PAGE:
MIT Sloan Executive Education Blog

Driving strategic innovation with Kirsten Rose

Kirsten Rose

Kirsten Rose is the Head of Low Emission Technology at the world-leading resources company BHP in Australia. She joined BHP’s Global Technology Strategy and Innovation Team in 2016. Rose’s professional career has spanned over 25 years in a variety of industries and general management roles in the US, UK, and Australia.

In September of last year, Rose was awarded a Chief Executive Women (CEW) scholarship to attend the week-long program, Driving Strategic Innovation: Achieving High Performance Throughout the Value Chain, at MIT Sloan Executive Education. The scholarship is part of the CEW Scholars program, which aims to provide talented Australian women the opportunity to take their careers to the next level by supporting executive education at internationally acclaimed business schools.

Rose shared some of her thoughts and takeaways from the program with us.

What was your initial reaction on being awarded the CEW Scholarship?
I was thrilled and humbled to be awarded the Chief Executive Women (CEW) scholarship. I have long admired the work and advocacy of CEW in Australia and the support they provide for women in leadership across all sectors and industries. Providing scholarship opportunities helps women like me build relevant skills and knowledge, which contributes to building both gender
diversity and diversity of thought in senior leadership.

It was a huge honour to be selected from a competitive field of qualified women across Australia. The subject of the course, driving strategic innovation, is a passion of mine, and I valued the opportunity to learn the latest academic thinking from MIT's Sloan School of Management, one of the top-rated business schools in the world.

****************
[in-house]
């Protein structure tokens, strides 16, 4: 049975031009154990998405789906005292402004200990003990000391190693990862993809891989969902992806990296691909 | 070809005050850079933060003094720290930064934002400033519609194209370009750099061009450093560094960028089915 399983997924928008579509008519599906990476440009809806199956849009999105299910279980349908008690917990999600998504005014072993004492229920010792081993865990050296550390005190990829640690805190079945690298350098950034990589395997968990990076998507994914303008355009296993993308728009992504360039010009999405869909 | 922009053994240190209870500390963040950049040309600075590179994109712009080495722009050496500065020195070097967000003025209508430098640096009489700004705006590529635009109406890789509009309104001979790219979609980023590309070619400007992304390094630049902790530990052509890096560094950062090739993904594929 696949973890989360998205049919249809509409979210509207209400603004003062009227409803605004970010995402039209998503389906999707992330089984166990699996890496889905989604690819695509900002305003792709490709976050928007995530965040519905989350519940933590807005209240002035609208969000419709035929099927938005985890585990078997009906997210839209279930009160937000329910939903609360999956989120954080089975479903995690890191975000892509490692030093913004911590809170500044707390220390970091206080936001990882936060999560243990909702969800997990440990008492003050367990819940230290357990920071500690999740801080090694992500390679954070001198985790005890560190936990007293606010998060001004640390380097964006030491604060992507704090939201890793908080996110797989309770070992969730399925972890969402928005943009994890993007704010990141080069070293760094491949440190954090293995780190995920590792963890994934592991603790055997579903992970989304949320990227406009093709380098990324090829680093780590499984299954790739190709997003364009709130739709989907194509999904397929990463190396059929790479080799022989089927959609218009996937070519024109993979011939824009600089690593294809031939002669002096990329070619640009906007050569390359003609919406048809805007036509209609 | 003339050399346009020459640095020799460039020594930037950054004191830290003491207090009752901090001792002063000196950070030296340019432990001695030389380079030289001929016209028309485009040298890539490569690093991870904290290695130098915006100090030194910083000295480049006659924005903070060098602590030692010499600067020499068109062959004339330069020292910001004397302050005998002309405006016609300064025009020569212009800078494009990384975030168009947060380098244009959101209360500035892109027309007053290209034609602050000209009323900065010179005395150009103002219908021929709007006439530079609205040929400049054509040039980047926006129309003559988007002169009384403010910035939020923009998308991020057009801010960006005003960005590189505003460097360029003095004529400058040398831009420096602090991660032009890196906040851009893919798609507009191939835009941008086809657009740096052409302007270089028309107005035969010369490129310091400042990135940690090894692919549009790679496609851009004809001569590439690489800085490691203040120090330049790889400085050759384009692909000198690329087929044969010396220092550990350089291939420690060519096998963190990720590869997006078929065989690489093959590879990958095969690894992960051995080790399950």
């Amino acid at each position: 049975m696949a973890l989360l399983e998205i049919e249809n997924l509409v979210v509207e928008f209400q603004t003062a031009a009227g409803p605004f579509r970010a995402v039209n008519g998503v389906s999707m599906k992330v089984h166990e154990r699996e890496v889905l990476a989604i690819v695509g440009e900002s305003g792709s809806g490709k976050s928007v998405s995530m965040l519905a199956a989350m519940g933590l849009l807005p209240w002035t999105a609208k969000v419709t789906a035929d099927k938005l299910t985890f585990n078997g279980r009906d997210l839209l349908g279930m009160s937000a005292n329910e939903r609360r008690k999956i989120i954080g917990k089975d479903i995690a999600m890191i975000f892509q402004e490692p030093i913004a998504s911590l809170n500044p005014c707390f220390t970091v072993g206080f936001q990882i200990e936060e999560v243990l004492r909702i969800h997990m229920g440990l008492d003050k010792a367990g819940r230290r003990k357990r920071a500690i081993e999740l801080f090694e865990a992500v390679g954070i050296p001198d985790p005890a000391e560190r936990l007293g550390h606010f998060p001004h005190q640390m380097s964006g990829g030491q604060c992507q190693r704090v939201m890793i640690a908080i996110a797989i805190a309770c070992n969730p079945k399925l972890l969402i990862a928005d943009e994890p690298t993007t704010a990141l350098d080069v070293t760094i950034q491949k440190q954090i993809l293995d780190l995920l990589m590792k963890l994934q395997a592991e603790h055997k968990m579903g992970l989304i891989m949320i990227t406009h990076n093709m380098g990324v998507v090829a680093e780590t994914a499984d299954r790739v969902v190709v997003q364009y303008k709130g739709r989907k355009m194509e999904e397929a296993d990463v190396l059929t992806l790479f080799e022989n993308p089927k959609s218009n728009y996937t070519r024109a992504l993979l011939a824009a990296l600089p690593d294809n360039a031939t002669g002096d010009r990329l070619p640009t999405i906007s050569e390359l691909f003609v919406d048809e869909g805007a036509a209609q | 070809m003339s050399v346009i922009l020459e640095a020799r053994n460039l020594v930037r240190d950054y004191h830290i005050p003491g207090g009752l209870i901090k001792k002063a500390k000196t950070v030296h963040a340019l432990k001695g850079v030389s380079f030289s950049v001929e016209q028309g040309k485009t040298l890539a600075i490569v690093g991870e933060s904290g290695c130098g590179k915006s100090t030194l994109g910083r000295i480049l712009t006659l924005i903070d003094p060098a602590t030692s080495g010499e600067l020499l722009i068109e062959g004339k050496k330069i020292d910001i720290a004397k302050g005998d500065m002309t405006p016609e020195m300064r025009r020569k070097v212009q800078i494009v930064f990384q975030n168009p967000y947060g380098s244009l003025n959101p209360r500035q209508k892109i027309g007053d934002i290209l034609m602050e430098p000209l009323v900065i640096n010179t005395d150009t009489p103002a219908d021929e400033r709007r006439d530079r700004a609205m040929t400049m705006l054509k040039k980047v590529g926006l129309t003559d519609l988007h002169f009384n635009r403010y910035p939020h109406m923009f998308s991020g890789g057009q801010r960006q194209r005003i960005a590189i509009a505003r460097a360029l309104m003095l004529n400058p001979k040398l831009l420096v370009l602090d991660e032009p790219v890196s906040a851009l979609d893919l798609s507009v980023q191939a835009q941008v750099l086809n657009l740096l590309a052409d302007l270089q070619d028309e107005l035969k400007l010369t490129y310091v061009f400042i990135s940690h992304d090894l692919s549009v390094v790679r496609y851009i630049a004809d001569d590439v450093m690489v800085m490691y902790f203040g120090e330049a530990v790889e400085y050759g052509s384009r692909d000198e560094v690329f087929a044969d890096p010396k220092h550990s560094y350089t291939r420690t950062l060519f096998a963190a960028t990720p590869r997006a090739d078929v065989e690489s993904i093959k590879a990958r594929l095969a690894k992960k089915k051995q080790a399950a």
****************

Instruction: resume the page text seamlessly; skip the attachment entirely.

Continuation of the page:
What were your key takeaways from the course at MIT?

Kirsten Rose at DSI with peers

The course was great validation that our approach at BHP is on the forefront of how large corporates—particularly business-to-business and upstream businesses—are approaching innovation and R&D. However, it was also an important reminder that we can't be complacent or rely solely on incremental improvement and BAU [business as usual]. We must continue to invest in innovation to create sustainable competitive advantage for the future.

My key takeaways from the course were:

  • All competitive advantage is temporary. Companies like GM, Intel, and Nokia have dominated their respective industries, only to be dethroned by initially unrecognisable competitors. For big incumbents, recognising that advantage is temporary is key to innovation strategy —so how does BHP continue to invest in the "core" while placing educated bets on what may be next?
  • Innovation creates value either by improving operational cost, or by expanding demand. Commodity businesses like BHP often excel at the former, but at maturity this delivers diminishing returns - at which point the focus may need to shift to the less comfortable area of customer differentiation.
  • Innovation culture is the result of a series of managerial choices, and achieving an innovative culture requires teams to have a base of psychological safety. To create big change, people need to feel safe to take risks and be vulnerable in front of each other. Embedding a "safe to speak up" culture will help BHP achieve better innovation outcomes.

Would you recommend this opportunity to other women in Australia?
Absolutely! I recommend everyone pursue opportunities like this one, even if you think you're a long shot for success—the experience of applying and interviewing was valuable learning in itself.

One of the great things about the course was that it provided the opportunity to apply leading-edge thinking and experience from outside mining and resources to our business challenges within BHP. I think it's easy to become comfortable with an internal focus, so it was great to stretch my thinking through external thought leadership.

Opportunities like the CEW scholarship build knowledge and credibility, both of which are important tools in the toolbox for women, many of whom still experience unconscious bias in the workplace. We simply must expand the pool of leadership-ready women in technology and innovation, where divergent thinking and diversity of experience lead to more innovative outcomes.

Learn more about Driving Strategic Innovation: Achieving High Performance Throughout the Value Chain.


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